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I have a globe image that is centered at lat,lon. At this lat,lon, by definition x=0, y=0, z=1.

A line of latitude drawn on this map can either be completely visible (in which case it would be drawn as an oval like the 60°S line in the image below), or it can be completely hidden like the 60°N latitude in the picture (all points on the line are z < 0).

The third possibility is that a line of constant latitude has a start point at some longitude and an end point at some other longitude where z=0. How can I find these two longitudes?

For example if the center lat,lon is -50, -130 (between New Zealand and S. America), the line of latitude near 40°S starts near a longitude near Western Australia and ends in The Atlantic between S. America and Africa. But at what longitude does this line get to z=0 on both ends?

So in the picture below, the two red dots are on either side of the 40°S line. What are the two points of longitude? They will be at z=0, lat=-40 (in degrees) and long=???

enter image description here

In the picture below, gridlines are shown every 10 degrees with the center of the projection at Lat/Lon (-30,0). In this view, all latitude lines above 60N are invisible because they fall on the backside of the earth where z<0. All latitude lines below 60S are completely visible because the whole line in in an area where z>0.

The area between 60S and 60N has some of each latitude line visible. They end at the following longitudes (calculated by hand with trial and error and interpolation using excel):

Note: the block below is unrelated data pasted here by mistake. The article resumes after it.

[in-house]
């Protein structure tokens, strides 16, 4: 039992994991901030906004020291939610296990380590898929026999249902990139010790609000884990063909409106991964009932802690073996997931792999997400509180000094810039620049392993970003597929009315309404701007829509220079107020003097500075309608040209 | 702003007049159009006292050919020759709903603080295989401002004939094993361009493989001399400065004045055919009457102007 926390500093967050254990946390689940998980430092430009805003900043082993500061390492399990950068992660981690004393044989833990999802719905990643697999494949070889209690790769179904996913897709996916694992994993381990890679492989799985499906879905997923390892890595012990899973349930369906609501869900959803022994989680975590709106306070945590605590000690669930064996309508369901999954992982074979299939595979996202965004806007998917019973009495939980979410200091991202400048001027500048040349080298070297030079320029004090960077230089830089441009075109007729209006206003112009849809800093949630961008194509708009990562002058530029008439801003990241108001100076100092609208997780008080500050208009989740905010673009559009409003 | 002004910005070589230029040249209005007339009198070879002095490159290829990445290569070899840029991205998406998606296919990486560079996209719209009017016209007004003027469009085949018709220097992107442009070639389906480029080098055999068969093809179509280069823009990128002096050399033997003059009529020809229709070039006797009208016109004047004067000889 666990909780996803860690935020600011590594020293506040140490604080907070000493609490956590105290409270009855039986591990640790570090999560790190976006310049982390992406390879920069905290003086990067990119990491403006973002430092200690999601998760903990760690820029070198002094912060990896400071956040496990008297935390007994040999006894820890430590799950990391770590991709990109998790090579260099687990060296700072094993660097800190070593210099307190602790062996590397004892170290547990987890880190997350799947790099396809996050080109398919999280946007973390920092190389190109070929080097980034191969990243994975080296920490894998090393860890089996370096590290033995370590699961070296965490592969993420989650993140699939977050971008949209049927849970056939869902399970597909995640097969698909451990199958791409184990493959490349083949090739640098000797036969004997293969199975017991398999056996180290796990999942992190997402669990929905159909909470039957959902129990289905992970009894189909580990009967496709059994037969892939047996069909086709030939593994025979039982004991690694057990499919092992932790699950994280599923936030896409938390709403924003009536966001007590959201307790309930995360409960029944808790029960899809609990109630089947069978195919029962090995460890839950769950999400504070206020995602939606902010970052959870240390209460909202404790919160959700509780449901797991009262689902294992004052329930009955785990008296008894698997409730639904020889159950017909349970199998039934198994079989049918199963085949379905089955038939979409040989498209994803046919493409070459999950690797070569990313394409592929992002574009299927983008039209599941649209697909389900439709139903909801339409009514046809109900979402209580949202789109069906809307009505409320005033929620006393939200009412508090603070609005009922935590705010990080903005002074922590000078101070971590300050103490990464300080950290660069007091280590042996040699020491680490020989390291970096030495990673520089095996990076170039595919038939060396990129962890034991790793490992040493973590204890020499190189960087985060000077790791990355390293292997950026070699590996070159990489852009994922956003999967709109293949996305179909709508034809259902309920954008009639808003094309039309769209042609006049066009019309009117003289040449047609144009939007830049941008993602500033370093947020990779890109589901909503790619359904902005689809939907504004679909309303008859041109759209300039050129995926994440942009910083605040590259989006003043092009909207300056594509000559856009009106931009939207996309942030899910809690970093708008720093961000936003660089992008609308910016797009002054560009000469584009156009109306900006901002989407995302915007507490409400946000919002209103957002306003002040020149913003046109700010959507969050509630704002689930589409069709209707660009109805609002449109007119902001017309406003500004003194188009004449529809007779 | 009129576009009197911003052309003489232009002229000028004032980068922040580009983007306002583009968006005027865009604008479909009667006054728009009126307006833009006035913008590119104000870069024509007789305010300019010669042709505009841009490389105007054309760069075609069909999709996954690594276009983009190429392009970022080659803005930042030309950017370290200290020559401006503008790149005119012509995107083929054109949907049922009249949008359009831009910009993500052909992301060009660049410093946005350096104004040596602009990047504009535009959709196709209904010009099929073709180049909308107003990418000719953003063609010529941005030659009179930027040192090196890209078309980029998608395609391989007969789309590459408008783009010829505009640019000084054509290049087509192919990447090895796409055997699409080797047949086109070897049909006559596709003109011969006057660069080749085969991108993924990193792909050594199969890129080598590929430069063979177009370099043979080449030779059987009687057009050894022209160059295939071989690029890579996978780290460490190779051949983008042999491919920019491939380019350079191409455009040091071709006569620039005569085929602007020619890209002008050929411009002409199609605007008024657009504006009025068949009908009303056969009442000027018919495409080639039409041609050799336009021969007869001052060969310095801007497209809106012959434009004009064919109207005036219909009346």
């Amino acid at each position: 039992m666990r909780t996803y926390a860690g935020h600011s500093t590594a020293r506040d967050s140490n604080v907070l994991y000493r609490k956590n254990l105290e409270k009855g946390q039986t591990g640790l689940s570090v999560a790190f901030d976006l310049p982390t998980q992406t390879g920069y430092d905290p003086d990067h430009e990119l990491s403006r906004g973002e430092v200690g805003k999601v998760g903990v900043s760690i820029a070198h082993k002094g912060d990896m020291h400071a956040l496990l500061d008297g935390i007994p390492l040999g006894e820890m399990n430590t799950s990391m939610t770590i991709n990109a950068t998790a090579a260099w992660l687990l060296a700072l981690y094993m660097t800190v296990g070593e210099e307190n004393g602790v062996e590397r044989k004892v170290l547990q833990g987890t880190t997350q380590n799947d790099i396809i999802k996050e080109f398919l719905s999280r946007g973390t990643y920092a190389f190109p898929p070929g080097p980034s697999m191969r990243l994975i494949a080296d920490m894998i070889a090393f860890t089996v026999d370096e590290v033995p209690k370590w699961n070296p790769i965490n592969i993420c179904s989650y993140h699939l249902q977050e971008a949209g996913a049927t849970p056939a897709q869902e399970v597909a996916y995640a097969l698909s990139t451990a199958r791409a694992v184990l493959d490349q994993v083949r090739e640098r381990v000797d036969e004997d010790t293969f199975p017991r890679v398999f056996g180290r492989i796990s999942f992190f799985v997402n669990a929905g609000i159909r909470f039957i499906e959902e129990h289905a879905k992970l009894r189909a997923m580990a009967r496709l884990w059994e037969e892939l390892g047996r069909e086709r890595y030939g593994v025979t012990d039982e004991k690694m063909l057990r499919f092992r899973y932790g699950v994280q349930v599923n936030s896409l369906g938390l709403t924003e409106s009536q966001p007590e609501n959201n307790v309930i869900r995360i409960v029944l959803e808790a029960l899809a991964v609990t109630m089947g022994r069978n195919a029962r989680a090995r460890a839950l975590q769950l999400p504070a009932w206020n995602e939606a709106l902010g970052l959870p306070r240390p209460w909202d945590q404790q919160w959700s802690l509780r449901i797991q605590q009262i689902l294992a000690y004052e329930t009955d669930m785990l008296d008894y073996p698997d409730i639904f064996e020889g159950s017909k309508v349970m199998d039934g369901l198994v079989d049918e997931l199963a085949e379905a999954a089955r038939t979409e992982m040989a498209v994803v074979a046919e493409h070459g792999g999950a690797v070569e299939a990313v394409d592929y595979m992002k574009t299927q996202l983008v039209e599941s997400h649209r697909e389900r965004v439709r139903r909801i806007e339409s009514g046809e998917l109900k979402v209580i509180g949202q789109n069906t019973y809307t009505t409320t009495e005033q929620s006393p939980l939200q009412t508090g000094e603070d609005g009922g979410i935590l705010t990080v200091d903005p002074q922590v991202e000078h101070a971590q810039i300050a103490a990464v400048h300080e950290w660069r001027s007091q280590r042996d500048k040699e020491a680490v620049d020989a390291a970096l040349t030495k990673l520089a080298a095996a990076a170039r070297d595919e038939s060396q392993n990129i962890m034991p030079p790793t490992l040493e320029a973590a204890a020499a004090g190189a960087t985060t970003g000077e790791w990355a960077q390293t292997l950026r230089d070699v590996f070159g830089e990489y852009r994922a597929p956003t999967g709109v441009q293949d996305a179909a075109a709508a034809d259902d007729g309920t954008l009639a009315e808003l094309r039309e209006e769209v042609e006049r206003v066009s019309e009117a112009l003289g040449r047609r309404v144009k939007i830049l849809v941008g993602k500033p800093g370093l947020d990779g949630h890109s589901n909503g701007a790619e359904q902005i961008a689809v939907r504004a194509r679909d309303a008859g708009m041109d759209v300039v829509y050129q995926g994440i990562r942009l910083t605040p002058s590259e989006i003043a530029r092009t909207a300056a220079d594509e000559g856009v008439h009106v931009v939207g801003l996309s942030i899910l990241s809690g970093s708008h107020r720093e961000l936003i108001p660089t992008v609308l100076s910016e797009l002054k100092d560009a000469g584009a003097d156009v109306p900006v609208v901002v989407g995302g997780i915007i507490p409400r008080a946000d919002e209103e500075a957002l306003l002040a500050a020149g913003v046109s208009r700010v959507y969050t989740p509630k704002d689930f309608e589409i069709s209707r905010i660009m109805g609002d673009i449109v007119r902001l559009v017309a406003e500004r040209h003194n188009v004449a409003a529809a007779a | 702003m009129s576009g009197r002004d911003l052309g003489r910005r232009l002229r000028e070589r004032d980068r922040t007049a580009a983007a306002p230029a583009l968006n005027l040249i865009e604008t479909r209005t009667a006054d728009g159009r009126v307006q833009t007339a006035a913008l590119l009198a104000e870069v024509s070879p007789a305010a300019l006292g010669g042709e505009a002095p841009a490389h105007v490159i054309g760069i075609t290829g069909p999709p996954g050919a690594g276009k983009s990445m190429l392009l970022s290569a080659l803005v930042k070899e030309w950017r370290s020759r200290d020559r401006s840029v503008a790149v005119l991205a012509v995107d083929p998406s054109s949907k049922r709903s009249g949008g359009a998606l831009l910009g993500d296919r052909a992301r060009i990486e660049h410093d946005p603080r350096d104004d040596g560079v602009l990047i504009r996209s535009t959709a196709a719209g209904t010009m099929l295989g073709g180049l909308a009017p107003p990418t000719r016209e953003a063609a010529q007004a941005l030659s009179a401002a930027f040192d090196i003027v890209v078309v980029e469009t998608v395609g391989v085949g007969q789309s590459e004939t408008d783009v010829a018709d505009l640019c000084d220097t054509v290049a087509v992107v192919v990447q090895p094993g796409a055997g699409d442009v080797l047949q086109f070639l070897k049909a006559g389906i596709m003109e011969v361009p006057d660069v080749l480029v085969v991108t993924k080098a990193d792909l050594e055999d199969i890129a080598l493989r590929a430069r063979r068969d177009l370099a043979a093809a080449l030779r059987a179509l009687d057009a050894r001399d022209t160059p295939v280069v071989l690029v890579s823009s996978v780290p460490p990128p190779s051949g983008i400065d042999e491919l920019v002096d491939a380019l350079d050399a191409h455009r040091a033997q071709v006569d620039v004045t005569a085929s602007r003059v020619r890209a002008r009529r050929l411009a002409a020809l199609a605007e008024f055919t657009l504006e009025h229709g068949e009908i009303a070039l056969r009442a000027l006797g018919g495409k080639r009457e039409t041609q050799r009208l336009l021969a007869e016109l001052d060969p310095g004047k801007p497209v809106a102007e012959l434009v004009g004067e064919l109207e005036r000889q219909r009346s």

60N   0.000
50N  46.523
40N  61.023
30N  70.529
20N  77.869
10N  84.157
Equ  90.000
10S  95.843
20S 102.130
30S 109.471
40S 118.977
50S 133.477
60S 180.000

I need a formula to calculate these values.

Given: A latitude for the center of the projection (-30 in this case).

Given: A line of latitude (20 for example)

Find: The number of degrees E/W that the line remains visible (z>=0): 77.869 in this example.

enter image description here

1 Answer 1

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SOLVED:

W = (-sin(qLat) * sin(cLat)) / (cos(qLat) * cos(cLat))

lon = +/- acos(w)

Where cLat is the center latitude of the globe sphere and qLat is the latitude of the line being checked.

If the entire latitude line is in negative z space, W will be > 1.

If the entire latitude line is in positive z space, W will be < -1.

For lines that cross z=0, the +/- acos(w) will work out.

Note that you could also use W = -tan(qLat) * tan(cLat) but tan is often slower then sin/cos if you are doing this in software.

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  • Good work! A good answer will have some explanation beyond just the solution. Or at least a reference. Also, you can accept your own answer to your own question instead of writing SOLVED. Welcome!
    – Jon
    Commented May 19, 2020 at 5:16
  • 1
    You may wish to consider that the earth is ellipsoid and not spherical, and the lats/longs on an ellipsoid are actually geodetic and not geocentric.
    – Ralph Tee
    Commented May 19, 2020 at 5:39
  • That's true, but at the level I am using, the non-spherical earth is not important - it's close enough to a sphere to make this work.
    – Trygve
    Commented May 19, 2020 at 13:12

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